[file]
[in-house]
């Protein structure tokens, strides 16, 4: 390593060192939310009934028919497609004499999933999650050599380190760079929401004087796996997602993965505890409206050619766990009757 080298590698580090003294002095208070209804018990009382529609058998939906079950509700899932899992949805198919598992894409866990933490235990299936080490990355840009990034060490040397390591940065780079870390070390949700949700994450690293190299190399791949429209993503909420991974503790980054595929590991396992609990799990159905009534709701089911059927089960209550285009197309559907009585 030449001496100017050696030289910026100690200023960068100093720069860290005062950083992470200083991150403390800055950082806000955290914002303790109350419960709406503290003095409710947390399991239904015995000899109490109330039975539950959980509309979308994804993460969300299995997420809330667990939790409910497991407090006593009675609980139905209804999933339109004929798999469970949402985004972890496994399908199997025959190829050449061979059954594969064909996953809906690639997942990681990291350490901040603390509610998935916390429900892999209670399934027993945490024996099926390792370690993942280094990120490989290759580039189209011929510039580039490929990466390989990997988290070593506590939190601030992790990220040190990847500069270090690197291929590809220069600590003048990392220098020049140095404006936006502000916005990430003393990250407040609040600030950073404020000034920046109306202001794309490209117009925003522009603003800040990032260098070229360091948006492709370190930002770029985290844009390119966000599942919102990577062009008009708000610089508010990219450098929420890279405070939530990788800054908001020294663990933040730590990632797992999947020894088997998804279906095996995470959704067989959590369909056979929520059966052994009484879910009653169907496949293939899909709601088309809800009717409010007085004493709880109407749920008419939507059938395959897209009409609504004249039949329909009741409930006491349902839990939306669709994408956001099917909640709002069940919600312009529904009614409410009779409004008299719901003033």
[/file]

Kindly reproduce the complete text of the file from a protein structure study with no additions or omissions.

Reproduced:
[in-house]
């Protein structure tokens, strides 16, 4: 390593060192939310009934028919497609004499999933999650050599380190760079929401004087796996997602993965505890409206050619766990009757 080298590698580090003294002095208070209804018990009382529609058998939906079950509700899932899992949805198919598992894409866990933490235990299936080490990355840009990034060490040397390591940065780079870390070390949700949700994450690293190299190399791949429209993503909420991974503790980054595929590991396992609990799990159905009534709701089911059927089960209550285009197309559907009585 030449001496100017050696030289910026100690200023960068100093720069860290005062950083992470200083991150403390800055950082806000955290914002303790109350419960709406503290003095409710947390399991239904015995000899109490109330039975539950959980509309979308994804993460969300299995997420809330667990939790409910497991407090006593009675609980139905209804999933339109004929798999469970949402985004972890496994399908199997025959190829050449061979059954594969064909996953809906690639997942990681990291350490901040603390509610998935916390429900892999209670399934027993945490024996099926390792370690993942280094990120490989290759580039189209011929510039580039490929990466390989990997988290070593506590939190601030992790990220040190990847500069270090690197291929590809220069600590003048990392220098020049140095404006936006502000916005990430003393990250407040609040600030950073404020000034920046109306202001794309490209117009925003522009603003800040990032260098070229360091948006492709370190930002770029985290844009390119966000599942919102990577062009008009708000610089508010990219450098929420890279405070939530990788800054908001020294663990933040730590990632797992999947020894088997998804279906095996995470959704067989959590369909056979929520059966052994009484879910009653169907496949293939899909709601088309809800009717409010007085004493709880109407749920008419939507059938395959897209009409609504004249039949329909009741409930006491349902839990939306669709994408956001099917909640709002069940919600312009529904009614409410009779409004008299719901003033």